Feeds

WIPO tries to place itself above the law

Will someone please put an end to this madness

  • alert
  • submit to reddit

High performance access to file storage

ICANN-approved domain dispute registrar WIPO has got ideas above its station (again) with its review of the current system of resolution. It has come up with some recommendations for the future "misuse of certain names and identifiers in the Internet domain name system".

These recommendations ride roughshod over international law, and if adopted will make WIPO an autonomous legal body when dealing with the Internet.

WIPO is one of four arbitration bodies entitled to rule in cases where an individual or organisation feels it ought to have possession of a particular Web address. A complainant goes to the arbitrator, both sides state their case and a one or three-person panel rules for or against handing the domain name over.

However, ever since the system was created, it has been subject to heavy criticism for favouring big companies and famous people over and above ordinary Internet users. WIPO, and fellow arbitrator NAF, have also been accused of twisting the set of rules for handing over domains - the uniform dispute resolution policy (UDRP) - to fit their own agendas.

A re-hash of these rules has been due for months but WIPO has consistently delayed publication. Now, however, rather than simply strengthen the existing system, it is attempting to extend its powers to different sorts of domain name disputes.

Studiously ignoring the fact that the current UDRP rules were set up with the explicit intention of avoiding certain disputed words (the idea was that they would only allow for trademark holders to take domains from non-trademark holders cheaply and efficiency), WIPO says it has "noted that certain issues relating to intellectual property still remained unresolved".

These are: pharmaceutical substances (drug names); intergovernmental organisations (quangoes etc); personal names; geographical identifiers (cities etc); and trade names.

WIPO has decided it ought to have jurisdiction over countries, geographical areas, ethnic groups and pharmaceutical substances. The ones it doesn't feel so comfortable with overseeing are international organisations and non-trademark names of drugs. Famous people, it points out, have already been covered under its parallel universe of case law.

The old argument - and one we adhere to entirely - is that most of these cases can be run through the law courts as has always been the case. In terms of organisations, especially governmental, what is wrong with the current system of allowing them exclusive access to certain TLDs like .gov? Plus who exactly has the right to London.com? Does that also give them the right to every TLD for London?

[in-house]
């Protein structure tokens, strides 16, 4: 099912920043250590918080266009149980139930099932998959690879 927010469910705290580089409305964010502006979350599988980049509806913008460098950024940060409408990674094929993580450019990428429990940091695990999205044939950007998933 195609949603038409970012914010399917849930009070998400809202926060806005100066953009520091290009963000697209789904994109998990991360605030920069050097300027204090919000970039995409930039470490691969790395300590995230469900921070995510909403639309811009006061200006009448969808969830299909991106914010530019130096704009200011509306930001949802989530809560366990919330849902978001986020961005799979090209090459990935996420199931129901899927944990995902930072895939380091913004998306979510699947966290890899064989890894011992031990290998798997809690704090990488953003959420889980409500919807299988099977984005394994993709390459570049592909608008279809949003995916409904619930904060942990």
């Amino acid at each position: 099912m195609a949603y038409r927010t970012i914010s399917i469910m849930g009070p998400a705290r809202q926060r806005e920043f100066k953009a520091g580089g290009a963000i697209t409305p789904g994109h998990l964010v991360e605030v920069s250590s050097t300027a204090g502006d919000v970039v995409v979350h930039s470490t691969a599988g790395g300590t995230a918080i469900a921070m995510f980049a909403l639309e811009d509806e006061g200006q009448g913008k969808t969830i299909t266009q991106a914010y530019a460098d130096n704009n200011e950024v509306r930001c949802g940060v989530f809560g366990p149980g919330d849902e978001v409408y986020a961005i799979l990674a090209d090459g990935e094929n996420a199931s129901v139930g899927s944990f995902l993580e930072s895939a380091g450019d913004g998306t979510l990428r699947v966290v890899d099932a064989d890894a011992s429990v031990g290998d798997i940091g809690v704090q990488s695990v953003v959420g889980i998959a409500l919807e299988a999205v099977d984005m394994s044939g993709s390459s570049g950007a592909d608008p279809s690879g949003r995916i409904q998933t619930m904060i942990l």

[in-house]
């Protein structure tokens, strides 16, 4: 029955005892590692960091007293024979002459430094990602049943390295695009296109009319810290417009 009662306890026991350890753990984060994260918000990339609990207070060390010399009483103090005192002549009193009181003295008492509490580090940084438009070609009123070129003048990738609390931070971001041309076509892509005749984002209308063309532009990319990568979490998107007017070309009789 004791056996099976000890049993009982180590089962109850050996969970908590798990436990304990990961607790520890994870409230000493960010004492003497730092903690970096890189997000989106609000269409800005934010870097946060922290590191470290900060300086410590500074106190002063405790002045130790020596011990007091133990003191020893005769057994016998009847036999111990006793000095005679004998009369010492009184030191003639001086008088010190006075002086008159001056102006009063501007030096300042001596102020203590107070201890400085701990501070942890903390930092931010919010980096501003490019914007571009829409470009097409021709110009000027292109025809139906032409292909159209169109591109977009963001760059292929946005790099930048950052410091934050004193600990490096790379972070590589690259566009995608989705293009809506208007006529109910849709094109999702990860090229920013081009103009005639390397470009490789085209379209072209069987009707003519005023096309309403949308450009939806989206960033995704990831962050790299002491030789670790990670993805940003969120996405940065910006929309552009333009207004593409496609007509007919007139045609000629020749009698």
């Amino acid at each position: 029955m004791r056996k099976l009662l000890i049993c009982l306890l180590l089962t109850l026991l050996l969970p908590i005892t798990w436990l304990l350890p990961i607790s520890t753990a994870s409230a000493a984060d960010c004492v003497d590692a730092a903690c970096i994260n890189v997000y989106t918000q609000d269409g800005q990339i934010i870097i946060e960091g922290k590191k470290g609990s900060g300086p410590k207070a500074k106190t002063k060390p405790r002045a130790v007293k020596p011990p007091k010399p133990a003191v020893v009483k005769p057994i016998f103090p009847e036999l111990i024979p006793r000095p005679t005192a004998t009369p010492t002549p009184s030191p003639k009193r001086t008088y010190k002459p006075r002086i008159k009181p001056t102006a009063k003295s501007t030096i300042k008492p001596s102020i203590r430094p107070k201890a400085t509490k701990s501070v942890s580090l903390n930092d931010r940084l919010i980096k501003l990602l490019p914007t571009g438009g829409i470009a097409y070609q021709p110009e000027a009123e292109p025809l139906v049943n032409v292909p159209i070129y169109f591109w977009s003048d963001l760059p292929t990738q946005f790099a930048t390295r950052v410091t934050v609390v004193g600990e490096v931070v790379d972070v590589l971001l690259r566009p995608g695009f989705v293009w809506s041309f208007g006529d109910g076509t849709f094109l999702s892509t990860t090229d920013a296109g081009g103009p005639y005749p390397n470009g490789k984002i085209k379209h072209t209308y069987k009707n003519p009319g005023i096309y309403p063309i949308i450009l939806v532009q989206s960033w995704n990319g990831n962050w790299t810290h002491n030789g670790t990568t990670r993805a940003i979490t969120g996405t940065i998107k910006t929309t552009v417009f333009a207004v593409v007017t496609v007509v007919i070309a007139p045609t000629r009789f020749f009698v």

Plus, with trade names, there are millions of companies working with the same name, but they work either in different areas or in different trades - isn't allowing someone like WIPO to decide on them contrary to the free market and capitalism?

WIPO points out that current legal systems are incapable of dealing with the global aspect of the Internet; the truth is that there isn't a legal system capable of controlling what WIPO wants to make itself.
®

Related Link

WIPO's report

High performance access to file storage

More from The Register

next story
Audio fans, prepare yourself for the Second Coming ... of Blu-ray
High Fidelity Pure Audio – is this what your ears have been waiting for?
Dropbox defends fantastically badly timed Condoleezza Rice appointment
'Nothing is going to change with Dr. Rice's appointment,' file sharer promises
Nokia offers 'voluntary retirement' to 6,000+ Indian employees
India's 'predictability and stability' cited as mobe-maker's tax payment deadline nears
Apple DOMINATES the Valley, rakes in more profit than Google, HP, Intel, Cisco COMBINED
Cook & Co. also pay more taxes than those four worthies PLUS eBay and Oracle
It may be ILLEGAL to run Heartbleed health checks – IT lawyer
Do the right thing, earn up to 10 years in clink
France bans managers from contacting workers outside business hours
«Email? Mais non ... il est plus tard que six heures du soir!»
Adrian Mole author Sue Townsend dies at 68
RIP Blighty's best-selling author of the 1980s
Zucker punched: Google gobbles Facebook-wooed Titan Aerospace
Up, up and away in my beautiful balloon flying broadband-bot
Analysts: Bright future for smartphones, tablets, wearables
There's plenty of good money to be made if you stay out of the PC market
prev story

Whitepapers

Mainstay ROI - Does application security pay?
In this whitepaper learn how you and your enterprise might benefit from better software security.
Five 3D headsets to be won!
We were so impressed by the Durovis Dive headset we’ve asked the company to give some away to Reg readers.
3 Big data security analytics techniques
Applying these Big Data security analytics techniques can help you make your business safer by detecting attacks early, before significant damage is done.
The benefits of software based PBX
Why you should break free from your proprietary PBX and how to leverage your existing server hardware.
Mobile application security study
Download this report to see the alarming realities regarding the sheer number of applications vulnerable to attack, as well as the most common and easily addressable vulnerability errors.